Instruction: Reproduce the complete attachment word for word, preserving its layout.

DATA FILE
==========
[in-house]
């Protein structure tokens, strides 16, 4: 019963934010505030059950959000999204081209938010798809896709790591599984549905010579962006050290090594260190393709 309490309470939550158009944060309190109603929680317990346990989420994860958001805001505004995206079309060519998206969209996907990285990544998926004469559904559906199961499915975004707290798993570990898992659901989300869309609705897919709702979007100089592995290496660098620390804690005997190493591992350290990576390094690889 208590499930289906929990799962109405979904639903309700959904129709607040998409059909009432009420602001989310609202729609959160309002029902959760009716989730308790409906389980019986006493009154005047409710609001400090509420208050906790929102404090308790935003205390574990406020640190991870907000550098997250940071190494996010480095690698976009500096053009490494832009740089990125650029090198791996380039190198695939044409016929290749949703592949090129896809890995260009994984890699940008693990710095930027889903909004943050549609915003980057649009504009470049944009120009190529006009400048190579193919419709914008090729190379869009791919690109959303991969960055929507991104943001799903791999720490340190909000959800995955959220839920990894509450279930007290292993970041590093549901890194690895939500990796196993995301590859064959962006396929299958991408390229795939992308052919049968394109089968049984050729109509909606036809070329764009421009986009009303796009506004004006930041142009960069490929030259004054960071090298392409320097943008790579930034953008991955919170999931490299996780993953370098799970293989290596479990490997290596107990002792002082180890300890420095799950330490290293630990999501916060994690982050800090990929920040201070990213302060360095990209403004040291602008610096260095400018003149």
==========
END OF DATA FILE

[in-house]
């Protein structure tokens, strides 16, 4: 019963934010505030059950959000999204081209938010798809896709790591599984549905010579962006050290090594260190393709 309490309470939550158009944060309190109603929680317990346990989420994860958001805001505004995206079309060519998206969209996907990285990544998926004469559904559906199961499915975004707290798993570990898992659901989300869309609705897919709702979007100089592995290496660098620390804690005997190493591992350290990576390094690889 208590499930289906929990799962109405979904639903309700959904129709607040998409059909009432009420602001989310609202729609959160309002029902959760009716989730308790409906389980019986006493009154005047409710609001400090509420208050906790929102404090308790935003205390574990406020640190991870907000550098997250940071190494996010480095690698976009500096053009490494832009740089990125650029090198791996380039190198695939044409016929290749949703592949090129896809890995260009994984890699940008693990710095930027889903909004943050549609915003980057649009504009470049944009120009190529006009400048190579193919419709914008090729190379869009791919690109959303991969960055929507991104943001799903791999720490340190909000959800995955959220839920990894509450279930007290292993970041590093549901890194690895939500990796196993995301590859064959962006396929299958991408390229795939992308052919049968394109089968049984050729109509909606036809070329764009421009986009009303796009506004004006930041142009960069490929030259004054960071090298392409320097943008790579930034953008991955919170999931490299996780993953370098799970293989290596479990490997290596107990002792002082180890300890420095799950330490290293630990999501916060994690982050800090990929920040201070990213302060360095990209403004040291602008610096260095400018003149």